How much access should patients have to their medical record?

As more patient records go electronic, there is debate as to how much of it a patient should see.

This is a particularly sensitive topic, which I touched upon a few months ago, and brings out some contention between patients and their doctors.

Primary care physician Rob Lamberts’ practice is introducing a patient portal, and in this blog entry, he tries to delineate what patients should see, and what they need to request. In effect, he plans to give them easy access to 99 percent of their record.

There are some patient advocates who would like to complete, unrestricted access to their chart. But there is sensitive information, such as psychiatric issues, suspected abuse, or private conversations, along with the thought process behind a doctor’s medical decisions, that perhaps need to remain private.

That right balance is like finding, in Dr. Rob’s words, the proverbial “sweet spot.” But there’s no doubt that the move towards more transparent records is inevitable, and in the future, the medical chart will be shared and collaborated with both patients and other providers.

Boston’s BI-Deaconess Hospital recently announced they are test-piloting a project where patients will have easy access to the assessment and plan section the medical chart. It’s going to be interesting to see what happens, as many doctors may be wary about the increased workload that the inevitable patient questions will bring.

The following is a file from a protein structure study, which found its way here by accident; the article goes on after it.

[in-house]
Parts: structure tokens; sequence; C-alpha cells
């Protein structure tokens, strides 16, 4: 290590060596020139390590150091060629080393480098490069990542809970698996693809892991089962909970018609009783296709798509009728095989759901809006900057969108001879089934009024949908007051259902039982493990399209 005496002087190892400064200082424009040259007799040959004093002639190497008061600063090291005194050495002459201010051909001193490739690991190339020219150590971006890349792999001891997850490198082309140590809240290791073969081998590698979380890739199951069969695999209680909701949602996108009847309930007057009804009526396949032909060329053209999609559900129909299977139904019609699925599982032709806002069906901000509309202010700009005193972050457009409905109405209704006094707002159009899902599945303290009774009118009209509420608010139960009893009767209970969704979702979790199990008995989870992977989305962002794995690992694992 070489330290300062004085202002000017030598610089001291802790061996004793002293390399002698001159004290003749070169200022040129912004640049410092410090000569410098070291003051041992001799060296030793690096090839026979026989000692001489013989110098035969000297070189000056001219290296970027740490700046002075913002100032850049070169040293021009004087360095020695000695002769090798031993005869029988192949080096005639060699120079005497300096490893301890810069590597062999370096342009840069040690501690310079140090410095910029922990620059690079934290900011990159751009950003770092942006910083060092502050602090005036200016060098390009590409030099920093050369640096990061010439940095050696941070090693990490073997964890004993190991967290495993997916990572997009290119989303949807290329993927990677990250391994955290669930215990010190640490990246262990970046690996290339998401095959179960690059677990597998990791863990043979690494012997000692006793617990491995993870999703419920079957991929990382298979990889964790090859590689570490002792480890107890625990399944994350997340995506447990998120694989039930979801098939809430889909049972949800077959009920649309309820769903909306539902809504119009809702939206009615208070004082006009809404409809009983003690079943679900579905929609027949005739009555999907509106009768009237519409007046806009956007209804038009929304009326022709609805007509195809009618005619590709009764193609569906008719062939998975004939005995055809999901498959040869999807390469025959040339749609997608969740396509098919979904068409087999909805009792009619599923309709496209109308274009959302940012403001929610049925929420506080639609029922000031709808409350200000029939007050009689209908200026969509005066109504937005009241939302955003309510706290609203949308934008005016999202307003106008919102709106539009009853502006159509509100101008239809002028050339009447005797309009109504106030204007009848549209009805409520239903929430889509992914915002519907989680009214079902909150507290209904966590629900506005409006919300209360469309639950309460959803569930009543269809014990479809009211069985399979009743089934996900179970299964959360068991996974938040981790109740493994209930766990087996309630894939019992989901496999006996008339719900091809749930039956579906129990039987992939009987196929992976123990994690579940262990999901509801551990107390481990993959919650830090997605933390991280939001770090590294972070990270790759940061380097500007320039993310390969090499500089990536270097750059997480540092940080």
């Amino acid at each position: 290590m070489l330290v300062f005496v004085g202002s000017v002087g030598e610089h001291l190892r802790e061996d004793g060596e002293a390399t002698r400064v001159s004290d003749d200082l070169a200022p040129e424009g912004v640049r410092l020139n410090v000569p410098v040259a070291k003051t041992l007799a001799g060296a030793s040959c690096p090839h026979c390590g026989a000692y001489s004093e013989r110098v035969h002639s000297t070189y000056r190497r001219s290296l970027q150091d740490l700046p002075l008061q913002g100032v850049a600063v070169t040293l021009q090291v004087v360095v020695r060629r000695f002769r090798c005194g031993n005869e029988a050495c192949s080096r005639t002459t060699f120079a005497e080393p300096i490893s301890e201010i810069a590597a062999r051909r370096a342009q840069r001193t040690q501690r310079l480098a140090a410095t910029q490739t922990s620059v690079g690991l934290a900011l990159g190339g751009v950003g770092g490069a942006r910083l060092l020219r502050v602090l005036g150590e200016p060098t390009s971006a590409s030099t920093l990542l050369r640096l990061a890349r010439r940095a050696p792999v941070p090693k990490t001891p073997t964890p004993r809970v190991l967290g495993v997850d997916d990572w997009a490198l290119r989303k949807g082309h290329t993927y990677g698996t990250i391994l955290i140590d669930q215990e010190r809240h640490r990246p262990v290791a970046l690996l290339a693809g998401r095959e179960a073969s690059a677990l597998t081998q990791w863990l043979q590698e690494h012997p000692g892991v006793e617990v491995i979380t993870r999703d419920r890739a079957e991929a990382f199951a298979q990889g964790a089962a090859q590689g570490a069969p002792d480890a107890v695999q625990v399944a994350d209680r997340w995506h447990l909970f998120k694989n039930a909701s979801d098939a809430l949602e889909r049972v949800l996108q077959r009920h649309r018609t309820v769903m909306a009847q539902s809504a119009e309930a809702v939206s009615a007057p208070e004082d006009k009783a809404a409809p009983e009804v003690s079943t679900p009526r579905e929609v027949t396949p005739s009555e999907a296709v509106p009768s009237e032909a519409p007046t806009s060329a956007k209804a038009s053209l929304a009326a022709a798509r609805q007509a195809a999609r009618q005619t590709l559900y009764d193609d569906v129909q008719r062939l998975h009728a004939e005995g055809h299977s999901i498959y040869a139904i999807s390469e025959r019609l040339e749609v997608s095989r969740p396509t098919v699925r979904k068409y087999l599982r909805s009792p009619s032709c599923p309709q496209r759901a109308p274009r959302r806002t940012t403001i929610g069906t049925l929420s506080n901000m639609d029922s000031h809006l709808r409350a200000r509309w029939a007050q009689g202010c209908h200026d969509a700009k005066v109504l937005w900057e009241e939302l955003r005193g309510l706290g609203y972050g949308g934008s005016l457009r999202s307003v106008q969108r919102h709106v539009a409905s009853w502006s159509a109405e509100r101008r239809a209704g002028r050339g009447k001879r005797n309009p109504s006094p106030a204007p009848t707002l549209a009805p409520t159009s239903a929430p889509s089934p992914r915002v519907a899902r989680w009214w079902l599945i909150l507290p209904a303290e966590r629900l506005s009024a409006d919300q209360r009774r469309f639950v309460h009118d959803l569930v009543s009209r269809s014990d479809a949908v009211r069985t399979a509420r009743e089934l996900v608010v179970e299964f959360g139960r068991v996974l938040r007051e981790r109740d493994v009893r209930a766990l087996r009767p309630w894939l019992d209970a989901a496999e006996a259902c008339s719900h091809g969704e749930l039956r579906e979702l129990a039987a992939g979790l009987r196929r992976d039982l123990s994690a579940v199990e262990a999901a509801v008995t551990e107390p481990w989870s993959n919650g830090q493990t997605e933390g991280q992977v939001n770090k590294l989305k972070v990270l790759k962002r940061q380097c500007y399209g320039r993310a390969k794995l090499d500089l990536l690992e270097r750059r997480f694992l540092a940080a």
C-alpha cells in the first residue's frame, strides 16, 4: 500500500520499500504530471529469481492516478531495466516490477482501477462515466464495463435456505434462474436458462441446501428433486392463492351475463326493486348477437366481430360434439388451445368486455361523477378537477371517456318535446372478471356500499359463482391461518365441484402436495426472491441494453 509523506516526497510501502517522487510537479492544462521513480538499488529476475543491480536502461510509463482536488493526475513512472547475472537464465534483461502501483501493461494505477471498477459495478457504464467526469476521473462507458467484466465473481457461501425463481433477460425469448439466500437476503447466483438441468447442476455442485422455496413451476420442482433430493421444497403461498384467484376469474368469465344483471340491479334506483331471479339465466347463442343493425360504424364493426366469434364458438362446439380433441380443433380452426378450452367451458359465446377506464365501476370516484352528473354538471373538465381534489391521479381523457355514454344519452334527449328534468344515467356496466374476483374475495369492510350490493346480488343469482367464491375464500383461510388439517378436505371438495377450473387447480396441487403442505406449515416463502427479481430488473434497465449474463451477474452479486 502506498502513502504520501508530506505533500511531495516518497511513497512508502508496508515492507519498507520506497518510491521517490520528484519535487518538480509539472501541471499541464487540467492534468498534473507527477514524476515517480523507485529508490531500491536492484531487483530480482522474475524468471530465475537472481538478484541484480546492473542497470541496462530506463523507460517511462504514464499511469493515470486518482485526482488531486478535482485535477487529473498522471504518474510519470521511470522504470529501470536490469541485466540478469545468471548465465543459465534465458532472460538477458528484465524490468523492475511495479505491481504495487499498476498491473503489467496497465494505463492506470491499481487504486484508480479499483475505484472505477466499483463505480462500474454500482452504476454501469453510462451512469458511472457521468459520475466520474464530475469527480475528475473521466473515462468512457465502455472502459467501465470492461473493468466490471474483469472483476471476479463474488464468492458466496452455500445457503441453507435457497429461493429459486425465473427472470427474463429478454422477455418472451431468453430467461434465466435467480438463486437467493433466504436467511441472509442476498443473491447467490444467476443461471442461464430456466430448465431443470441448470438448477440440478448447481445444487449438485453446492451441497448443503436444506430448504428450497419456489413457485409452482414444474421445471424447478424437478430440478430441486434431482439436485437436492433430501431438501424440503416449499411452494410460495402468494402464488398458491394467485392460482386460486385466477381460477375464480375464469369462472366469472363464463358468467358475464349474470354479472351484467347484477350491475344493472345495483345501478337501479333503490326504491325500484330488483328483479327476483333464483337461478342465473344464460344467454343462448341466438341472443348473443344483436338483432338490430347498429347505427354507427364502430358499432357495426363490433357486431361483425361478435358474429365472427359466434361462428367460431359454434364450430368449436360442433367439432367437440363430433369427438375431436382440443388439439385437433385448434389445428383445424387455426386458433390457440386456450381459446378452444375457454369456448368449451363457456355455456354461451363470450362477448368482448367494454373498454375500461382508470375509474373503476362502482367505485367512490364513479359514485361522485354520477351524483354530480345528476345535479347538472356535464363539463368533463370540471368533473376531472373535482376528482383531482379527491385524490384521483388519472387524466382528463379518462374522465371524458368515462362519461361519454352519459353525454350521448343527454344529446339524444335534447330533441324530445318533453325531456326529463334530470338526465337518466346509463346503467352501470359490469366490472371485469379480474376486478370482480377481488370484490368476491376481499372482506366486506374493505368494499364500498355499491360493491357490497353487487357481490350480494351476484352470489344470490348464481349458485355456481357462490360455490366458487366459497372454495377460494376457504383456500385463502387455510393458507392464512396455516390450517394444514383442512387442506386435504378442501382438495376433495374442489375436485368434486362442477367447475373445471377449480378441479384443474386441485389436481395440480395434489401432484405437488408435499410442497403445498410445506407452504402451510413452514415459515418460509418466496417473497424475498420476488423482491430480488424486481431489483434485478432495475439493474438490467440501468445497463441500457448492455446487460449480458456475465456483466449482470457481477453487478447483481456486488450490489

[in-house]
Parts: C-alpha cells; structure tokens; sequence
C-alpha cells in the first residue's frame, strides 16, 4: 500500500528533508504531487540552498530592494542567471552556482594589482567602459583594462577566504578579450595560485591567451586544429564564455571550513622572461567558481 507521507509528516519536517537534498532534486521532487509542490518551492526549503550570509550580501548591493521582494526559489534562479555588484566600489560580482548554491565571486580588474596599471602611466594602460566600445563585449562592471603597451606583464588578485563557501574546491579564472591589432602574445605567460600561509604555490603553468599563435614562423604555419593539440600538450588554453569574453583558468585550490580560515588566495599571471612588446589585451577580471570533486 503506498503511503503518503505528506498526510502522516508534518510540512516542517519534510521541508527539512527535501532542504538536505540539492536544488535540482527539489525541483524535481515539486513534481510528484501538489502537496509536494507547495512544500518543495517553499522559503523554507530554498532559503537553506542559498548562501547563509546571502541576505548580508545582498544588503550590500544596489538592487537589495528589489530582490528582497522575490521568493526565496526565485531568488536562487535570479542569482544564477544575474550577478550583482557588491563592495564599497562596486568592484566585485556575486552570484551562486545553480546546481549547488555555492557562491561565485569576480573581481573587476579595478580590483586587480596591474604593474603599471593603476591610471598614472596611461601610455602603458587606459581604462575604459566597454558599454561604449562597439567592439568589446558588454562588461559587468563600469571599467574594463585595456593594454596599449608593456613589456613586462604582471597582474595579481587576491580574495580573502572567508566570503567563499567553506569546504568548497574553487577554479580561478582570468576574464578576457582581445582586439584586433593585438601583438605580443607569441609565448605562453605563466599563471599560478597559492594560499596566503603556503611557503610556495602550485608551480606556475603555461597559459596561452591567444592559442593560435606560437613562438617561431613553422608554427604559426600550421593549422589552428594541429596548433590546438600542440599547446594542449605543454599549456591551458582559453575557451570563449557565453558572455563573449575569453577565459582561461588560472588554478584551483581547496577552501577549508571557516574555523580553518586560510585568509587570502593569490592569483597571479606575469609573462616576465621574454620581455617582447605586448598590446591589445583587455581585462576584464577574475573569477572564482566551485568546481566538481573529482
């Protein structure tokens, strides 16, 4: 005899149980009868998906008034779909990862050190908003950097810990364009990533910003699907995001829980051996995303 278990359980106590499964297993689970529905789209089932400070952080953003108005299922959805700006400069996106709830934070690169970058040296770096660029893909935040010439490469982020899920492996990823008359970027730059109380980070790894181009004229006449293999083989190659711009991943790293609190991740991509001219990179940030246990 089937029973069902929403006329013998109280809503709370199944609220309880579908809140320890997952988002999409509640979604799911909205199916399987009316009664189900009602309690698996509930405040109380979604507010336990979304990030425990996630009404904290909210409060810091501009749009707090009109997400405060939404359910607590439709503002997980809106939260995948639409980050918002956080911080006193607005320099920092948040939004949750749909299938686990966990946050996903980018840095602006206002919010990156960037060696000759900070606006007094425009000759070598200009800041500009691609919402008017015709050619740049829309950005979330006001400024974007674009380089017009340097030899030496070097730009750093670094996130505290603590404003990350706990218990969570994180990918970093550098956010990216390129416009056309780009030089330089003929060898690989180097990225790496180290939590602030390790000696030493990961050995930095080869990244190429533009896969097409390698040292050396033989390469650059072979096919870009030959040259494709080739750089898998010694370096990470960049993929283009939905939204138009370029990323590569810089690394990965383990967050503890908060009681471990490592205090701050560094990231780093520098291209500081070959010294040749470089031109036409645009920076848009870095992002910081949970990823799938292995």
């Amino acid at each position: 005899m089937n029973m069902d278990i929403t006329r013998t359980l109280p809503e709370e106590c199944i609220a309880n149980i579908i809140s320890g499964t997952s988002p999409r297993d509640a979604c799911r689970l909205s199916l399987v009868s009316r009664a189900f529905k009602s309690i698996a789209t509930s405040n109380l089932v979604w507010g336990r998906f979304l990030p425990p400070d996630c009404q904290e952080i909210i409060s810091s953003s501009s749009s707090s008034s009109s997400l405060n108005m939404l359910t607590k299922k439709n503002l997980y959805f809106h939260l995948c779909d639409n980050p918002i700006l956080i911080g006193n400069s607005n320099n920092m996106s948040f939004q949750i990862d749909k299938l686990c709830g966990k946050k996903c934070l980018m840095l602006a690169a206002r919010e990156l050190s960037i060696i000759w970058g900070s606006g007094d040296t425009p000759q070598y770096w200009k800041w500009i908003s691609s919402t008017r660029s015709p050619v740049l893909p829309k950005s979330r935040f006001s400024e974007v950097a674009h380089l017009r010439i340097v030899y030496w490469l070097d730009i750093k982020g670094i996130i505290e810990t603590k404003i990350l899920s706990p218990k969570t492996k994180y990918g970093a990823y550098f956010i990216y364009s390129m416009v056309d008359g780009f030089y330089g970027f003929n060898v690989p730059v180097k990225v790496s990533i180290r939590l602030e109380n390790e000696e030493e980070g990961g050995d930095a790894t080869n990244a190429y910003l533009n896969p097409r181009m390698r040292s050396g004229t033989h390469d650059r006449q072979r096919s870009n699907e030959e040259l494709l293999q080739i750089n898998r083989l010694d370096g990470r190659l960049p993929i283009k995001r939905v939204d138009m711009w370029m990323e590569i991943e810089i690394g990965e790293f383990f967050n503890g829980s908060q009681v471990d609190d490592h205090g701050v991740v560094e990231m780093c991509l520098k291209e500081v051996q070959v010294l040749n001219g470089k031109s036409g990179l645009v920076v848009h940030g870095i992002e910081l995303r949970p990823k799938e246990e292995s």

And, with primary care doctors already pressed for time, is this possible consequence something the current health system can support?

Furthermore, physician Jay Parkinson also feels that the trend towards unrestricted chart access may ultimately lead to two sets of notes, one for the consumer, and another to satisfy billing requirements: “Unfortunately, most medical records exist to maximize reimbursement and are loaded with false information about a patient’s condition. And therein lies the dilemma. Do we give patients access to billing information? Or do we ask doctors to document twice? One aimed at the insurance companies and one aimed at consumers.”